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Virtual General Counsel LLC

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How can a business in Colorado counter a “tender offer”?

| Dec 3, 2018 | Mergers & Acquisitions |

It is not unusual for small businesses in Colorado to be interested in growing their enterprise. One way to do this is through a merger and acquisition. There are a variety of types of mergers and acquisitions. One type of acquisition is a “tender offer.”

A tender offer is a type of acquisition wherein one corporation submits an offer to purchase another corporation’s outstanding stock. Shareholders are made aware of the tender offer through advertisements and mailings. A tender offer is a means for one corporation to acquire another, via having a controlling interest in the corporation through corporate shares, while bypassing the management of the corporation being acquired.

However, the company being acquired through a tender offer still has options. For example, if shareholders and management approve of the acquisition, the offer can simply be accepted. Or, if the price being offered is insufficient in the eyes of the shareholders, then the management of the target corporation can try to negotiate more satisfactory terms.

Another option that might be available is executing a “poison pill.” This is a strategy in which the target corporation gives all its shareholders — minus the corporation trying to acquire it — the option to purchase significantly cheaper additional stocks. This lowers the acquiring corporation’s interest in the business and, thus, the amount of control it has over the target corporation.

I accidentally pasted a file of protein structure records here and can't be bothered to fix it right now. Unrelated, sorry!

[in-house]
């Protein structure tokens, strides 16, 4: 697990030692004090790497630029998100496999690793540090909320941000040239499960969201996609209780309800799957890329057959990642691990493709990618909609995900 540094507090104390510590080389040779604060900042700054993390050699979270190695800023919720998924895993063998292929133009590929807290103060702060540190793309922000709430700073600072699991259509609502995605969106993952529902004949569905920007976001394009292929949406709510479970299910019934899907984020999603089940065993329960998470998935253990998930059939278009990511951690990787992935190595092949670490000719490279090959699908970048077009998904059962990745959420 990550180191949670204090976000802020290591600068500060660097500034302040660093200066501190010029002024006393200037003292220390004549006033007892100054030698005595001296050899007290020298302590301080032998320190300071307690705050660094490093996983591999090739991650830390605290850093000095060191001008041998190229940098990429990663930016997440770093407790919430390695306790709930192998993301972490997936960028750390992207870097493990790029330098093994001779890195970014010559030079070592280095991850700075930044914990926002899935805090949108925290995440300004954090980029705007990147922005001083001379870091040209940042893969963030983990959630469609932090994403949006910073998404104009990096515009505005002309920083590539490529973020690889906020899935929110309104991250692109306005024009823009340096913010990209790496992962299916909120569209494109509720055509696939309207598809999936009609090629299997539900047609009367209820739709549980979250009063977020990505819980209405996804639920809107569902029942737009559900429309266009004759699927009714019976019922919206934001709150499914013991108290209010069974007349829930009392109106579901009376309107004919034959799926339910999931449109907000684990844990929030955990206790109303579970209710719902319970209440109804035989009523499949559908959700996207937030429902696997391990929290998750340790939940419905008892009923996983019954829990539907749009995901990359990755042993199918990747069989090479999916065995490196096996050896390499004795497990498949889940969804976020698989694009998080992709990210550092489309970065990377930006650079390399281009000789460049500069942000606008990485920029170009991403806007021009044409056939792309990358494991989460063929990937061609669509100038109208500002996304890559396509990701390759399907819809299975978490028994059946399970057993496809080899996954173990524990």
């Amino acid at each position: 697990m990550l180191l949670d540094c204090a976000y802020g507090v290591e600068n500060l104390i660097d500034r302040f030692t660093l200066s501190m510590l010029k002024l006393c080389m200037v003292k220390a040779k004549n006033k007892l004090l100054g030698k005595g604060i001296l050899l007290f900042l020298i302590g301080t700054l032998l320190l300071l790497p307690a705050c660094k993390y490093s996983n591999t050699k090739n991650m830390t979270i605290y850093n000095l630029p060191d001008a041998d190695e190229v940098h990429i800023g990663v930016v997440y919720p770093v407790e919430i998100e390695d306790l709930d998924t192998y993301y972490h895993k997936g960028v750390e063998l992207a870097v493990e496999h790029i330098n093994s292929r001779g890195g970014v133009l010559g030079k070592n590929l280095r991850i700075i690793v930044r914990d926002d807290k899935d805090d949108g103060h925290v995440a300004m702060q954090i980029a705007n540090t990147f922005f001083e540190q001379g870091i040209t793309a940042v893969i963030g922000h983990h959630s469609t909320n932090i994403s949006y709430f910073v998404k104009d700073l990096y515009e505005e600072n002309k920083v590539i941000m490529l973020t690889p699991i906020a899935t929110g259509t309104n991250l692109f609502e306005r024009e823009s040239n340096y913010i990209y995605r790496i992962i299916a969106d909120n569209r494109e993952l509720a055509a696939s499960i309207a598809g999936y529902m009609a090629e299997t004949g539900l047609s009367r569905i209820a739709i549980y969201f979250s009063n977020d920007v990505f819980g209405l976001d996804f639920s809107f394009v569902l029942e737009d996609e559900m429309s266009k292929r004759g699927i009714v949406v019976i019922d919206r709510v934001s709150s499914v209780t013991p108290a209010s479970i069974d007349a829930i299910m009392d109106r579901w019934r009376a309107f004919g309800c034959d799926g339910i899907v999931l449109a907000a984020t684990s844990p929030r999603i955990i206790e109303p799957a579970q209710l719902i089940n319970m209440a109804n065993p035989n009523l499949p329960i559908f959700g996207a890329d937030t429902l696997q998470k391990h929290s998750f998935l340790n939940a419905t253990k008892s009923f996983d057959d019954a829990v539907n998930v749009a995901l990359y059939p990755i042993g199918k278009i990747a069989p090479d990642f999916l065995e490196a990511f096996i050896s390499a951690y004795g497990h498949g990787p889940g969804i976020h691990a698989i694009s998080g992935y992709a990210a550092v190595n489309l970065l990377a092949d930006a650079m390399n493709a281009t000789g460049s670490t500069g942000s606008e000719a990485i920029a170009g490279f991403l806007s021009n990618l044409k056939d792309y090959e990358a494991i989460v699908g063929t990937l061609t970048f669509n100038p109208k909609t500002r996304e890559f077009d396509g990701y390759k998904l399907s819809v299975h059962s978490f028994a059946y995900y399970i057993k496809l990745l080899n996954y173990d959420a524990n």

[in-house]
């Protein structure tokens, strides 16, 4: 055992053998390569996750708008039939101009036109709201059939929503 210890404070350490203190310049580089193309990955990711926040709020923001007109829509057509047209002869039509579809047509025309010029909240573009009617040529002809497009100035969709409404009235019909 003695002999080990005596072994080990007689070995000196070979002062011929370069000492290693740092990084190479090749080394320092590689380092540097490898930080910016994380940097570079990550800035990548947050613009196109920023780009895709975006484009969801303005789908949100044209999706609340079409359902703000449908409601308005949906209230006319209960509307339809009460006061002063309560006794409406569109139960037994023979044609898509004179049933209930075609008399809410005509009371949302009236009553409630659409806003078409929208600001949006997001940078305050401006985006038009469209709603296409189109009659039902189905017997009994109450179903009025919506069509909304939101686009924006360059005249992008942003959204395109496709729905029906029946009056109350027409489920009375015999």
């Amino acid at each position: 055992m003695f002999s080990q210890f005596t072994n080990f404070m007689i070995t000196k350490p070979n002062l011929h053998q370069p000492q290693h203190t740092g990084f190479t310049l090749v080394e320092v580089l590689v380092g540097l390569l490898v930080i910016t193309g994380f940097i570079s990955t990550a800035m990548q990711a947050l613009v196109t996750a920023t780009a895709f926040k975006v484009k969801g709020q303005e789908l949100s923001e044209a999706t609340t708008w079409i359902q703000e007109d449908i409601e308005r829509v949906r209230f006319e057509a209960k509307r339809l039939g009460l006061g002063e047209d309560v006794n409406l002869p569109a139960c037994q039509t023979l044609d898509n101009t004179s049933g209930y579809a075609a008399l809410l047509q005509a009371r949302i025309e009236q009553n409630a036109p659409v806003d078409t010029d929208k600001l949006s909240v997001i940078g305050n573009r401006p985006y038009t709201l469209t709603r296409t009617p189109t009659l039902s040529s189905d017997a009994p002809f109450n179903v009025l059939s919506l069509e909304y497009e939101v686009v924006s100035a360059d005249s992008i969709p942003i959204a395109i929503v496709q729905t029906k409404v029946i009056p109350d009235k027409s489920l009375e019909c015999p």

Finally, the target corporation can try to find a “white knight.” A white knight is another acquiring corporation who is willing to purchase the target corporation’s stock for an amount higher than what the original acquiring corporation offered in the tender offer. This may make for a friendly acquisition, rather than a hostile takeover.

Any of these strategies might be useful in the right situation, but in the end mergers and acquisitions are complex legal transactions. The value and viability of both businesses are at stake, especially if one or both businesses is a small business. If not executed with all the proper legal formalities, a merger or acquisition can fail, possibly leaving both parties in a worse off position.